It took the United States 13 years to actually sign the International Code of Marketing of Breast milk Substitutes, so we cannot wait for the government to enforce it. Rather we must create public health campaigns that are strong enough to counteract the messages being sent by formula companies. A counteractive marketing campaign, similar to the “truth” campaign must be developed to expose the manipulative marketing practices of formula companies.
The “truth” campaign combined elements of several theories: framing, diffusion of innovation, psychological reactance, and branding. The campaign started as a pilot program on tobacco control in Florida from 1998-2000 (22). During the two years of the campaign, the prevalence of frequent cigarette use declined by almost 50% among middle school students and 23% among high school students (22).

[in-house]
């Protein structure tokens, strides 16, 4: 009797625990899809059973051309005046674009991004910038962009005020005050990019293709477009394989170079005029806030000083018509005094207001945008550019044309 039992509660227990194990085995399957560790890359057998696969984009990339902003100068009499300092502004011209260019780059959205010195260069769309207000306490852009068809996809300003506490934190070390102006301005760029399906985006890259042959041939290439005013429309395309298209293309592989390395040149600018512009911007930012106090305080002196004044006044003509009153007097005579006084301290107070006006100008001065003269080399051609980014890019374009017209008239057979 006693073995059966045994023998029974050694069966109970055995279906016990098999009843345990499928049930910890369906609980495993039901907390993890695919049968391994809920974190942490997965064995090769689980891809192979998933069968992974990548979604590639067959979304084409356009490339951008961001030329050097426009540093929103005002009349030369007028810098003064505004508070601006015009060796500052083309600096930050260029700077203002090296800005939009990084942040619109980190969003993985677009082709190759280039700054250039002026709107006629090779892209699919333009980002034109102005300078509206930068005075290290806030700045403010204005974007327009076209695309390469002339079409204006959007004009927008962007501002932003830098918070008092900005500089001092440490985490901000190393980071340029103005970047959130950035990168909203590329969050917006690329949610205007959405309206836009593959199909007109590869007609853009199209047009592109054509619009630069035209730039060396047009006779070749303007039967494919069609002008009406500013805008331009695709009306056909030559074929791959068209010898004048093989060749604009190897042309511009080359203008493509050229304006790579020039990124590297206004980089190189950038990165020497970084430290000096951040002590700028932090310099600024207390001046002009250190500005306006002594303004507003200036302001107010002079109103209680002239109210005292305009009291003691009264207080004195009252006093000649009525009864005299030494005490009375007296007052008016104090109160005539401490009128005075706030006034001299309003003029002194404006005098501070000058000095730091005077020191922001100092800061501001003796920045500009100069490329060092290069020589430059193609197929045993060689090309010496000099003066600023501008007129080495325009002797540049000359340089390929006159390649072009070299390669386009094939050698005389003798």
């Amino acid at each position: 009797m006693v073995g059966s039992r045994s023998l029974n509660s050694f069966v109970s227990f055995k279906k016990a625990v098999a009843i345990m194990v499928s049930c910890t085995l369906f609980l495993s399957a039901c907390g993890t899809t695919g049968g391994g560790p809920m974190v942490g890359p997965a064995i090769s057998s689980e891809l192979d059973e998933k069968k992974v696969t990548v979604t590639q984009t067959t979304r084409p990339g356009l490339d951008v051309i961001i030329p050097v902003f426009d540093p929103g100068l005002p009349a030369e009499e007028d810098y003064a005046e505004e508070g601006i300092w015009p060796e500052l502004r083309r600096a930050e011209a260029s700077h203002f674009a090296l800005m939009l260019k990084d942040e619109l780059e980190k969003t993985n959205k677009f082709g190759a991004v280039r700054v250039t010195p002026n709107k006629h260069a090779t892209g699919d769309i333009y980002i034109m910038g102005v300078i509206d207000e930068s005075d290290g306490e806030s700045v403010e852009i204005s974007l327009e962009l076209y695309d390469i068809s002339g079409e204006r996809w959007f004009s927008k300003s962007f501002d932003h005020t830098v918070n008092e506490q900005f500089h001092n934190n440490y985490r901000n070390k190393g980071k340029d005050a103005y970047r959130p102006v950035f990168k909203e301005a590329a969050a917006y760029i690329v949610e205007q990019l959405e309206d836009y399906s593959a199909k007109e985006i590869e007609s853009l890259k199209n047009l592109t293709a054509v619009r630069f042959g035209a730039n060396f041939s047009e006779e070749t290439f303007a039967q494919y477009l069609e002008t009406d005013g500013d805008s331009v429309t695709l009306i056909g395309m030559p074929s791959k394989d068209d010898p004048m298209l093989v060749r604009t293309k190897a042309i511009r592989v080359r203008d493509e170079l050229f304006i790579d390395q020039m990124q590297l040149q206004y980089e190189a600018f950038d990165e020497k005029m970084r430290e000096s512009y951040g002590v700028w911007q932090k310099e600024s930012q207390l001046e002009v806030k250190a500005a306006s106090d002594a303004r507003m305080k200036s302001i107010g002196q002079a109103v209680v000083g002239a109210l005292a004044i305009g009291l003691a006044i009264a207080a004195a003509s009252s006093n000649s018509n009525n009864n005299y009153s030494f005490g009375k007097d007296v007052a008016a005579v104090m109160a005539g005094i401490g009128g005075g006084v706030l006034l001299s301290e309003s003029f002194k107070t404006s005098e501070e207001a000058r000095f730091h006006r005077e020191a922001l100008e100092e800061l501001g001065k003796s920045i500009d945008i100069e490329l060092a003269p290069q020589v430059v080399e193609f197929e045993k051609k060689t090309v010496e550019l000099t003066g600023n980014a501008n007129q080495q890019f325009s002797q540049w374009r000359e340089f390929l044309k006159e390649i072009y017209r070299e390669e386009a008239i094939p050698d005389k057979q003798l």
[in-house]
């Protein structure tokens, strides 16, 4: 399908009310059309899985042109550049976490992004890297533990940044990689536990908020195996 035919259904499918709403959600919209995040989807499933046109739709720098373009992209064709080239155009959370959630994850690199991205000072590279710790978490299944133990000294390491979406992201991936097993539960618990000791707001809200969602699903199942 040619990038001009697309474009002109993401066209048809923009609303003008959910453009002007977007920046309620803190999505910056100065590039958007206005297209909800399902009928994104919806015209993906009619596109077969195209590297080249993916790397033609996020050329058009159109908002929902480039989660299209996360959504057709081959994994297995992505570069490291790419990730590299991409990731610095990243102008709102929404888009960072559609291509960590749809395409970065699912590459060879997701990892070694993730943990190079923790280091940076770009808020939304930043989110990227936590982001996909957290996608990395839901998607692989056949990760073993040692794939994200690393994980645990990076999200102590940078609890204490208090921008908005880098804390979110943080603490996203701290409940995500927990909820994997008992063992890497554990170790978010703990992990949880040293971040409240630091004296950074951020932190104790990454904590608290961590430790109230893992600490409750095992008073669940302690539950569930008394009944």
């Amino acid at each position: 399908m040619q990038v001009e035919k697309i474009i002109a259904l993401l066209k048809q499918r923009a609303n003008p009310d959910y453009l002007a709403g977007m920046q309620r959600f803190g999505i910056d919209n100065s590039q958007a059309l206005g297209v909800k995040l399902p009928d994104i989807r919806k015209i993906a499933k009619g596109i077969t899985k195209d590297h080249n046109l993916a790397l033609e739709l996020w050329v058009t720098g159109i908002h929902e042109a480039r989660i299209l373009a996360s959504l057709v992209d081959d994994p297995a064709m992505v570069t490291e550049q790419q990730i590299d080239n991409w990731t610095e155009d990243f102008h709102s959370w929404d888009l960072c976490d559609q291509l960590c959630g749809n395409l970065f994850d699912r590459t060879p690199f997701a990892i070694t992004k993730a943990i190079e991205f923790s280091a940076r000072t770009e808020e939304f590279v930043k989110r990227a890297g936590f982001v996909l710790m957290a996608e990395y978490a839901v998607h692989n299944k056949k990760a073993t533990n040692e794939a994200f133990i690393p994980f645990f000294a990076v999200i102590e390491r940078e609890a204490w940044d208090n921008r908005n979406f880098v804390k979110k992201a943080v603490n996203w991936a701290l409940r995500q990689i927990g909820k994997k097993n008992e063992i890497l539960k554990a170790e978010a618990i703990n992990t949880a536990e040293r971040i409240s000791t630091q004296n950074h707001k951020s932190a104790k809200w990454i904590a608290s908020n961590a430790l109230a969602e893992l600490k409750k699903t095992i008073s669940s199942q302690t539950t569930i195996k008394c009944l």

In the year 2000, Healthy People 2010 set goals to increase breastfeeding rates by the year 2010 (4). The Baby Friendly Hospital Initiative (BFHI) was started to help reach the new goals. The BFHI consists of 10 steps a hospital can take to “assist hospitals in giving mothers the information, confidence, and skills needed to successfully initiate and continue breastfeeding their babies or feeding formula safely, and gives special recognition to hospitals that have done so” (23). Yet, despite these goals, rates for “any breastfeeding” post-partum have only increased by 6% (70.9 to 75) and from 34.2% to 43% for 6 months and 15.7% to 22.4% at 12 months (4, 6, 7). Furthermore, the rates of introducing formula before 2 days and 3 or 6 months failed to decrease and remained stagnant for the period of 2003-2010 (7). In 2006, increasing exclusive breastfeeding at 3 and 6 months was added to the goals (5). Since then rates have only remained the same or in the case of exclusive breastfeeding at 6 months, decreased (6). Although BFHI has helped increase rates of “any breastfeeding”, it must be noted that the increase was over a period of 10 years as opposed to the rapid declines of smoking seen over 2 years in the “Truth” campaign. In order to effectively campaign for increased breastfeeding, strategies must be changed to 1) make breastfeeding the norm, (2) induce psychological reactance against infant formula feeding companies, and (3) garner support to lobby the government to implement necessary laws and public policy that give women the right to breastfeed.